Selling F&I at Independent Dealerships

Selling F&I at Independent Dealerships

If you own or manage a non-franchise dealership, which has no dedicated F&I Manager, you understand the need to start selling more ‘back-end’ products. You already know that this F&I stuff is a critically- important profit source, that will also serve to keep your customers happy and more likely to return or recommend you to others. Of course, your first task, now and always, is to get the iron over the curb.

You get all that, but the need remains.

Let’s start at the beginning:  No matter how small your dealership may be, you already have a sales process, even if it’s just in your head, that you follow because it continues to work for you.  My experience has taught me that In order to succeed at F&I, all you need to do is to expand that process to include a few additional steps that are fully consistent with your current process and with what your dealership is all about.  You must see the offering of back-end products as part of the overall sale, not as some additional chore that disrupts the flow or irritates the guest.

Here’s a fundamental step for you as the dealer or manager:  set goals regarding monthly F&I product sales, their profit averages and gross profits, and hold yourself, and your team, accountable for reaching those objectives.

So how do we make F&I a seamless part of the process?  Assuming you have already chosen a trust-worthy provider and reputable F&I products, let’s agree that you need to keep things simple, and limit the number of products to what fits comfortably into your sales process.  These normally include Vehicle Service Contracts and Gap Protection, and you may add others to the mix as you gain confidence.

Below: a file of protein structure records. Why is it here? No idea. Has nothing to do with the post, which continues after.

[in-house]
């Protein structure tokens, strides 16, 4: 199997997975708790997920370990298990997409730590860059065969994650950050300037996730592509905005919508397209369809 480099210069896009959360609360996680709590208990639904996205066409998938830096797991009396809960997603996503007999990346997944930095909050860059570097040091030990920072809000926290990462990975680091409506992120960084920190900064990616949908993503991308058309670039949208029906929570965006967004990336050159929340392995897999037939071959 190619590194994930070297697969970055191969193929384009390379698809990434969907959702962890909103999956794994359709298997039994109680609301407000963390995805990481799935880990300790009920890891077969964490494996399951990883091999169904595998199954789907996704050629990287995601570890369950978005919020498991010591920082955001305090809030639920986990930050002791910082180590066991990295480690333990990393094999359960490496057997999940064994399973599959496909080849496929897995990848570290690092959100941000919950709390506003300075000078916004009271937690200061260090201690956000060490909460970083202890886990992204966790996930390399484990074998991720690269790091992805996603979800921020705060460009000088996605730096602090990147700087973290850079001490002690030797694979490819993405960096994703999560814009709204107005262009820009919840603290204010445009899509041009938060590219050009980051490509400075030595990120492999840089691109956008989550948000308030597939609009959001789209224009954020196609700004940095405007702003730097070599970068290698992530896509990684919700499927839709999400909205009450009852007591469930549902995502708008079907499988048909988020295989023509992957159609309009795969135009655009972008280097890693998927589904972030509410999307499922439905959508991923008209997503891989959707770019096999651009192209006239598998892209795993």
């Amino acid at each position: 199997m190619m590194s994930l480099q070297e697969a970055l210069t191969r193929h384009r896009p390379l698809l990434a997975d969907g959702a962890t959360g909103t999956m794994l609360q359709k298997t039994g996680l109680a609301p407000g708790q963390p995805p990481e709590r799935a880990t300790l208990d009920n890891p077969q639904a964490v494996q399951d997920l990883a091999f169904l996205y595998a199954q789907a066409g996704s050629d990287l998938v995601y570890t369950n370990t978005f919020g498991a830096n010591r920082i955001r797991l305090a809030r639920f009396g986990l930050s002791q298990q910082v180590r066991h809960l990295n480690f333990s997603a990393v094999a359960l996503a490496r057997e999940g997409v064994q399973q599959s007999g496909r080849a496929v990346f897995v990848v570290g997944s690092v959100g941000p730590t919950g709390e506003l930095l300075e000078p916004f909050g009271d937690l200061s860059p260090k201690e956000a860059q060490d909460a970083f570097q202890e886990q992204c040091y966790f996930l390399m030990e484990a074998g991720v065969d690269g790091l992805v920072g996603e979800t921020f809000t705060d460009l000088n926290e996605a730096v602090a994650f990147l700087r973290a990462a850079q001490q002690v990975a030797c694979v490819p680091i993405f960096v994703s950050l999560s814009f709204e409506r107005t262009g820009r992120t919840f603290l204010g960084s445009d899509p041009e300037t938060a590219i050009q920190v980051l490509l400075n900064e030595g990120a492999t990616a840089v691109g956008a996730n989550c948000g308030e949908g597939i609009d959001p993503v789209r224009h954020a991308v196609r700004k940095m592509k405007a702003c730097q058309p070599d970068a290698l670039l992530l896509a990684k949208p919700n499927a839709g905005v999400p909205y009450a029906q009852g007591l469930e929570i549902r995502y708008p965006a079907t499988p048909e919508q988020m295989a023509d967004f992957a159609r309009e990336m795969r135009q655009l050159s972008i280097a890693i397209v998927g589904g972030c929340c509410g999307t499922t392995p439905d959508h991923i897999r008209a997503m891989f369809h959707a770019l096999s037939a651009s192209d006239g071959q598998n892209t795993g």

As part of your selling process, you are probably mentioning the remaining factory warranty or that it has already expired.  Start planting the F&I seed early, when you are showing the car.   At that moment, just add something like this:  “and, if you decide to purchase the car, we can help you extend (or, restore) that protection, to guarantee you peace of mind down the road.”   Having ‘mirror-hangers,’ stickers, or other marketing materials (remember to check the little box on the Buyer’s Guide that says a service contract is available) will help.

They’ve decided to negotiate or purchase, so you’re now sitting with them at your desk.  The basic rule for F&I success, which applies to you as an owner-operator as much it does to the owner of a multi-store new car group, is this:  Present 100% of the products, to 100% of the guests, 100% of the time (redundant, but memorable).  Obviously, you won’t present Gap to a cash buyer, but there is a vehicle service contract (VSC) for any make or model, even unlimited miles, regardless of age, including salvage title, etc.  Fill your F&I ‘tool box’ with enough products that will meet any of those needs.  So, now you can present VSCs every time, no exceptions.  As you do, you will get very good at ‘selling’ these benefits.

F&I products are optional, unless you include a short-term ‘warranty’ with their purchase, so they must be discussed and disclosed separately.  The less-popular alternative is to do an ‘A/B’ pencil, that is, present their payment both with and without a VSC.  Either way, it’s a source of unnecessary anxiety for the dealer.  All you have to do, after disclosing the numbers they’ve already agreed to in purchasing the car, is to tell them that you just want to take a moment now to tell them what the dealership offers, to help protect them from the high cost of repairs, but that you will leave the choice to them:  it’s just something you strongly believe in for your customers.  Be enthusiastic about it, even passionate.  Selling, after all, is basically the transfer of enthusiasm. That shouldn’t be hard for you – you are in a sales profession already! Ask your provider/F&I agency to help you create a legally-compliant Menu, to help in the presentation, and use other materials, such as a brochure or placemat, to focus the customer’s attention on what you’re presenting.  If you don’t ask, you won’t get.

If they decline, carefully try to discover their true objection and address it, then negotiate terms if necessary and re-close.  If they still refuse, ask them to sign a formal waiver (just as part of the paperwork process) and mention all the benefits that they are giving up; it can help turn some of them around.

You can do this!  Make these improvements today.